Thursday, August 27, 2009

Bourbon - The art of the dusty hunt pt 2

This is the second blog in a series related to the practice of dusty hunting. Part 1 we introduced the concept and in this blog we'll get into more detail.

Ever taken a close look at a bottle of bourbon? Probably only close enough to check out the price tag and maybe the proof, but there are many clues that reside on that bottle that tell a story few consumers will ever know.

By loose definition, a dusty bottle is any bottle of bourbon that is out of production and the dusty hunt is the act of rummaging through a liquor store looking for older, out of production bourbons. The sheer volume of information on out of production bourbon's is too much to articulate in these short blogs. What I will attempt is to give you some basic information and guidelines on what to look for and where to look for older bottles of bourbon. Believe it or not, there are many stores that still carry bourbon that has been sitting for 20, 30 or more years on the shelves just waiting for someone to come along and snatch them up; or, if not on the shelves, sitting in a cardboard box in the back store room. Let me caveat that bourbon does not age in the bottle. A 10 year old bourbon distilled in 1965 and bottled in 1975 is still a 10 year old bourbon even if opened in 2005.

I'll digress for a moment and tell a story that happened the summer of 2007. My brother and I were hunting in a major metropolitan city and walked into a downtown liquor store. Instantly my eyes began to scan the shelves looking for key indicators that would tell me this store had gems to offer. Within a few moments my eyes locked on a bottle of Old Fitzgerald Bottled in Bond. Instantly I knew that bottle was a prize so I asked the proprietor if I could see the bottle. Sure enough, this is a major find, a 1965 distilled Stitzel Weller Old Fitzgerald Bottled in Bond. The bourbon was 6 years old so the bottling was done in 1971. One of the holy grails of dusty bottles and I now held two of them in my hand. The damage? $11.95 each. So, do the math, 2007 minus 1971 would make that bottle 36 years sitting on the shelf. Oh, and by the way….it's one of the best bourbons I've ever had.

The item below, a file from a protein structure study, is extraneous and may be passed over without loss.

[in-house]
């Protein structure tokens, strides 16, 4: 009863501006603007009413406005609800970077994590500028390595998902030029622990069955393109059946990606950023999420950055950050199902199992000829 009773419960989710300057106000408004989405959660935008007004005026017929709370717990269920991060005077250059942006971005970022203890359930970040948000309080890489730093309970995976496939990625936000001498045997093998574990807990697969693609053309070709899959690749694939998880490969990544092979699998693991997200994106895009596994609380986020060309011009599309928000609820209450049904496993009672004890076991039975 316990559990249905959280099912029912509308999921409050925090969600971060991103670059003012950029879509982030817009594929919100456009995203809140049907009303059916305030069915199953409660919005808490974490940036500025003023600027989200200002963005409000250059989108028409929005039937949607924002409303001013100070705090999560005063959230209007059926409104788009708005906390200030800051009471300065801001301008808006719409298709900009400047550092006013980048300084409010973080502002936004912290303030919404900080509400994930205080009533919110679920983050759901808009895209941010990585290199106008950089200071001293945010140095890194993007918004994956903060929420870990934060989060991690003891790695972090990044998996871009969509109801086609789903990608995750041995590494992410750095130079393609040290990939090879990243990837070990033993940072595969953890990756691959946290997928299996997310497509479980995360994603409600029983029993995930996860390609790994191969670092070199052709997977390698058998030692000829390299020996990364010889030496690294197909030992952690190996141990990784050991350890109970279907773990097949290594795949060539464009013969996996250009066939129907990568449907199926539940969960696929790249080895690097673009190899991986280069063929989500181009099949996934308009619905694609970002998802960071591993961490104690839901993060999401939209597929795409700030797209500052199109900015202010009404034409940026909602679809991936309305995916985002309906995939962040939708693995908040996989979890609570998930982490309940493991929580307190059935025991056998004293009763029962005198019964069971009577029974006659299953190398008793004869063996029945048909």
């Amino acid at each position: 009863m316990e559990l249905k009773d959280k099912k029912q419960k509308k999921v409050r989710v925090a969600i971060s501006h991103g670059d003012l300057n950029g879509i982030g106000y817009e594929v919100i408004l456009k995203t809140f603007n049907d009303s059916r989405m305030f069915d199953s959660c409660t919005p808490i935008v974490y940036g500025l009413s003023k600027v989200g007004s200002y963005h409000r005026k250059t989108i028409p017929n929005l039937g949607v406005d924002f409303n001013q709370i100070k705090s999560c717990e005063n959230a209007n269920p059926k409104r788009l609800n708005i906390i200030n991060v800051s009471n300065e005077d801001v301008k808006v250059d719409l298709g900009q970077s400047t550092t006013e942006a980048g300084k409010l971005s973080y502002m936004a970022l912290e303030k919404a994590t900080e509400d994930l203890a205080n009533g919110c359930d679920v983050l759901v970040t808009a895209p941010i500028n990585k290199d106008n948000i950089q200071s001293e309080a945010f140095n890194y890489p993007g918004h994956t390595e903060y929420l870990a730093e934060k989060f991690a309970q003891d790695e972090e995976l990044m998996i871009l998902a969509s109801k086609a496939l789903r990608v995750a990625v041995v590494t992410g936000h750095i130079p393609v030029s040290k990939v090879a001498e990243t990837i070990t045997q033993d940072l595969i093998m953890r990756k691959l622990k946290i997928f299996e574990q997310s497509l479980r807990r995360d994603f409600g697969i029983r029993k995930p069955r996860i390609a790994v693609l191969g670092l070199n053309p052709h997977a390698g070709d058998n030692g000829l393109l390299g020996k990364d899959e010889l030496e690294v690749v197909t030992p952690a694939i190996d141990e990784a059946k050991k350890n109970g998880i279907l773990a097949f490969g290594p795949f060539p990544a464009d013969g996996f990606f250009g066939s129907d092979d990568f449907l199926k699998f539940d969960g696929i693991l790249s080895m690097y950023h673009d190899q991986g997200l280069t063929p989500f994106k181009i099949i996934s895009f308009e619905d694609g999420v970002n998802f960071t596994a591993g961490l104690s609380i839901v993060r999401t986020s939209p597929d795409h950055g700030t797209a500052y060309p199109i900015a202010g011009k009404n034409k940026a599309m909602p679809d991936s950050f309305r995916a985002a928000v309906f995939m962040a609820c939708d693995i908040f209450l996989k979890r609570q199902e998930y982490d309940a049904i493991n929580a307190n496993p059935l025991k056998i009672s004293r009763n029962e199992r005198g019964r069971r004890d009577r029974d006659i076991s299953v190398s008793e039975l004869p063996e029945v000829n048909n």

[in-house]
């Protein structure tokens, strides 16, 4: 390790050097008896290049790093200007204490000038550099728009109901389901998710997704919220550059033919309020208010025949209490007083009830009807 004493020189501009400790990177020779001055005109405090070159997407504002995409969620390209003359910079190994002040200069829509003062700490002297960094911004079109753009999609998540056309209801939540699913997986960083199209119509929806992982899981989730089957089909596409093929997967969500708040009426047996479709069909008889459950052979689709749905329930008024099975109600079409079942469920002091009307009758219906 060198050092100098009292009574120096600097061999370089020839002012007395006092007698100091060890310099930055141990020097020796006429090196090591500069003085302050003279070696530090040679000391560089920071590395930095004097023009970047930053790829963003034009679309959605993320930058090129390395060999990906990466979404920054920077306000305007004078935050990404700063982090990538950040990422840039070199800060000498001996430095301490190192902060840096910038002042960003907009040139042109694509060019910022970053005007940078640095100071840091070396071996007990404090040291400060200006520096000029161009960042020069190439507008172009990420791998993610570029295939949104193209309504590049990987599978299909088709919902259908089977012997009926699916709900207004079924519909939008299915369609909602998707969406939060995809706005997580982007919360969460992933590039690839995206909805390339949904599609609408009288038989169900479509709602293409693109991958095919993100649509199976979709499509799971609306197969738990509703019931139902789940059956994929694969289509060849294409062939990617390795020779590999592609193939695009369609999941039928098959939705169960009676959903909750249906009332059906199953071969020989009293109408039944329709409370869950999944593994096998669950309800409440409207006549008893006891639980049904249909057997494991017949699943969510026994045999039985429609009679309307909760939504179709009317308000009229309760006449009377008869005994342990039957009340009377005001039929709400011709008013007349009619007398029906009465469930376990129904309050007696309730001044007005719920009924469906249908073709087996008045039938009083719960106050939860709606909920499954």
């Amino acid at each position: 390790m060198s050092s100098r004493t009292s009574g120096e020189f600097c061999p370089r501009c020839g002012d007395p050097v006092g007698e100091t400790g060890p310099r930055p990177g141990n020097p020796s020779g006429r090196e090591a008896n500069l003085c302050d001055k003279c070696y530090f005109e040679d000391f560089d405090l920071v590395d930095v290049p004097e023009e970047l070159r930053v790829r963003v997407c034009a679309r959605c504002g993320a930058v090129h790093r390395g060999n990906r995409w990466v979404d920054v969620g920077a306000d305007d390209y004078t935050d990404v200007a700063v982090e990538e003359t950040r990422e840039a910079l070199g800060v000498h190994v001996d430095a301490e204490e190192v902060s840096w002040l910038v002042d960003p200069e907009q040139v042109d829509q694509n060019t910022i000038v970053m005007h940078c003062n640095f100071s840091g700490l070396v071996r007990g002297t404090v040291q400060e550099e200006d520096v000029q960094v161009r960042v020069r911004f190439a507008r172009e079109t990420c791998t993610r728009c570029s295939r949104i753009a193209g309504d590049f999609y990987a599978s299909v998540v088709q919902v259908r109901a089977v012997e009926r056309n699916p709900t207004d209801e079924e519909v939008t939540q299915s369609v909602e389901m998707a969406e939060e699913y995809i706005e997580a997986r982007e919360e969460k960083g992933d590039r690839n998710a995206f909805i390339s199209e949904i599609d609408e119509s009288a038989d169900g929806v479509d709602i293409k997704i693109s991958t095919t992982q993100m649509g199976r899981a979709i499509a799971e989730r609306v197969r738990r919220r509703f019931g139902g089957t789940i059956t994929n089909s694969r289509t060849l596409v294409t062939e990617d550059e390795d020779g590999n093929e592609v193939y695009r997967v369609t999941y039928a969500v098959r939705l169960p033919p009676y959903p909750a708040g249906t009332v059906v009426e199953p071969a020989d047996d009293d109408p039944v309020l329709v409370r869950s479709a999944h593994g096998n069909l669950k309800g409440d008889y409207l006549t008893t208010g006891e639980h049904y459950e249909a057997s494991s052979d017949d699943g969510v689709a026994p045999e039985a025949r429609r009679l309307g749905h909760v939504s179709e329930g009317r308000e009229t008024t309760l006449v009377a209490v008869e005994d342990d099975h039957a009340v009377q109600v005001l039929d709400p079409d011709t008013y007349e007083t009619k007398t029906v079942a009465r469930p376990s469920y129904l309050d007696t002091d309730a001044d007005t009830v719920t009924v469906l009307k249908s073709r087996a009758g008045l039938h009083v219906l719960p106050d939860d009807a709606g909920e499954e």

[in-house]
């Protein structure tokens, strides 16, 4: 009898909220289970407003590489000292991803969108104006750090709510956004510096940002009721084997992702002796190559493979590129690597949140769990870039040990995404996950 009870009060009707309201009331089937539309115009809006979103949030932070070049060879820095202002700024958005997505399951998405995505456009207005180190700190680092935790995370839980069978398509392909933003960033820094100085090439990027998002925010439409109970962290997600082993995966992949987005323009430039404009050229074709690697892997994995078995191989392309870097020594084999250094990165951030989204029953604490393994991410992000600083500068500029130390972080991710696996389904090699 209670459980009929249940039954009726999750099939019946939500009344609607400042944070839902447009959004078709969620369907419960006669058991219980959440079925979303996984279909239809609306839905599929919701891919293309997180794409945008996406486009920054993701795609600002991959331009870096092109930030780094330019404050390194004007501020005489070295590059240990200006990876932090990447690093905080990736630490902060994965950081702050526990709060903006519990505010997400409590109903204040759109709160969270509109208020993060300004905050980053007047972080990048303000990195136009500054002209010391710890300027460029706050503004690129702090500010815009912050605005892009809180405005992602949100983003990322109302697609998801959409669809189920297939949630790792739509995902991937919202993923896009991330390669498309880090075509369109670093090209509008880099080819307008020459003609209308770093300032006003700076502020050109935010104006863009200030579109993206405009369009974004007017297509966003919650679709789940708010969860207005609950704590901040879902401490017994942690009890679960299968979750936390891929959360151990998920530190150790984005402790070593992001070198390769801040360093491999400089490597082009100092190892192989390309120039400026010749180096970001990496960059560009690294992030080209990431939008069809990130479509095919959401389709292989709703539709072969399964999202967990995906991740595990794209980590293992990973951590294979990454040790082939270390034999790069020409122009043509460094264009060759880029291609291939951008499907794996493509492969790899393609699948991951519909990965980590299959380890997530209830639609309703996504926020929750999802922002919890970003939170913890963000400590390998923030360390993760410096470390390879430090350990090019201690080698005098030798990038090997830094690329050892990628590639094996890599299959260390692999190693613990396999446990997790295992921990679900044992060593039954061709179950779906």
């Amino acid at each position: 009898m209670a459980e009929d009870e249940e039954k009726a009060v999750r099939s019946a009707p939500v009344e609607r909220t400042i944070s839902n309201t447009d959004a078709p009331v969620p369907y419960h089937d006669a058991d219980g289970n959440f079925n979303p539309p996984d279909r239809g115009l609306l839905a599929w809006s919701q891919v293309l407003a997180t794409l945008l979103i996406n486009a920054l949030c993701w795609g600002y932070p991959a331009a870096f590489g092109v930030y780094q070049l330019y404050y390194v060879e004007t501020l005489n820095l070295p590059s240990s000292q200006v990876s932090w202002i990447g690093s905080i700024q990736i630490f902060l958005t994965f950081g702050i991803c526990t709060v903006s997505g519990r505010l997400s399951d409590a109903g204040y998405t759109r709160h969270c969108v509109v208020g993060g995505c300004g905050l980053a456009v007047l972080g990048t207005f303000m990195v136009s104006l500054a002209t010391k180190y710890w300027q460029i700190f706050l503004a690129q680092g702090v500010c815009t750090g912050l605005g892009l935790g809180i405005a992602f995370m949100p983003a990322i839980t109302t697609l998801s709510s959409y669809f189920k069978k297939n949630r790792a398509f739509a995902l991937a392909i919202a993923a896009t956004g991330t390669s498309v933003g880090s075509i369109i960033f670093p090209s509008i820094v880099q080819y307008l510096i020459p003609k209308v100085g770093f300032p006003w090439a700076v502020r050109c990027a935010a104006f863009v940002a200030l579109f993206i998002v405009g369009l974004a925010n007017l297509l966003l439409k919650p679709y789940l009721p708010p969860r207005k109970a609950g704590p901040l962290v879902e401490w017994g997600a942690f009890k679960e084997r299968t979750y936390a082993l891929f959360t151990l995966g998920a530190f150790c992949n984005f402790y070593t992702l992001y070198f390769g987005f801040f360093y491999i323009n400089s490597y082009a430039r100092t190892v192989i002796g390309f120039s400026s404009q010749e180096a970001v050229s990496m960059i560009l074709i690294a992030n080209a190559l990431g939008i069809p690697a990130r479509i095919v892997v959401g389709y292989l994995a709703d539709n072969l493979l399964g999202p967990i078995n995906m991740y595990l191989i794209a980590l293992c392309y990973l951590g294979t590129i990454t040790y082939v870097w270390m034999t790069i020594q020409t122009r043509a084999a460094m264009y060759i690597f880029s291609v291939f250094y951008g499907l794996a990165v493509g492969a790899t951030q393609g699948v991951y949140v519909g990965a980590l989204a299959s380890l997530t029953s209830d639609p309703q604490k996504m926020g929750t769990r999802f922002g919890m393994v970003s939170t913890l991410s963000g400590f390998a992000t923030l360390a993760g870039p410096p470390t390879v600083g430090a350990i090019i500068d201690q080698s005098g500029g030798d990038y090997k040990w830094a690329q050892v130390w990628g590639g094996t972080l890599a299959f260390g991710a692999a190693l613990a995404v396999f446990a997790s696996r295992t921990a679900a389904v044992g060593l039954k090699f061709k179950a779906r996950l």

Let's discuss some of the factors to look for when seeking out that dusty bottle. First, we'll discuss the bottle itself. The glass bottle comes with various markings on the front, back and in particular, the bottom of the bottle. Most, but not all, bottle manufacturers place a 2 digit number on the bottom of their bottles denoting the year the bottle was produced. Looking at the picture on the right, you'll see the two digit year circled which denotes 82 meaning this bourbon was bottled in 1982. This particular bottle is of Jim Beam White. This is important because this is a key indicator of the year the bourbon was bottled. Distilleries do not store glass bottles and when delivered, those bottles go into the bottling line. So, if you see 78 or 82 or 99 on the bottom of a bottle, you can reasonably assume that the bottle was produced in 1978, 1982 or 1999 respectively. Another indicator of a bottles age is whether the volume is listed in metric or standard. A pint, quart or gallon bottle will indicate pre 1980 before metric took over. A bottle that has both metric and standard will indicate the transition years typically between 1978 and 1980. Metric only will then indicate early 80's and on.

In part 3 we'll continue our discussion on visual indicators to look for when dusty hunting.

Happy hunting!

Next, part 3.


  1. "Let me caveat that bourbon does age in the bottle. A 10 year old bourbon distilled in 1965 and bottled in 1975 is still a 10 year old bourbon even if opened in 2005."

    Assuming it's a misprint from the context and because I do it all the time when typing too, but bourbon does NOT age in the bottle.

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  3. You are correct, that was a mistype. I've since corrected it. Just to reiterate, bourbon does not age in the bottle although through oxidation, it can change in profile over time.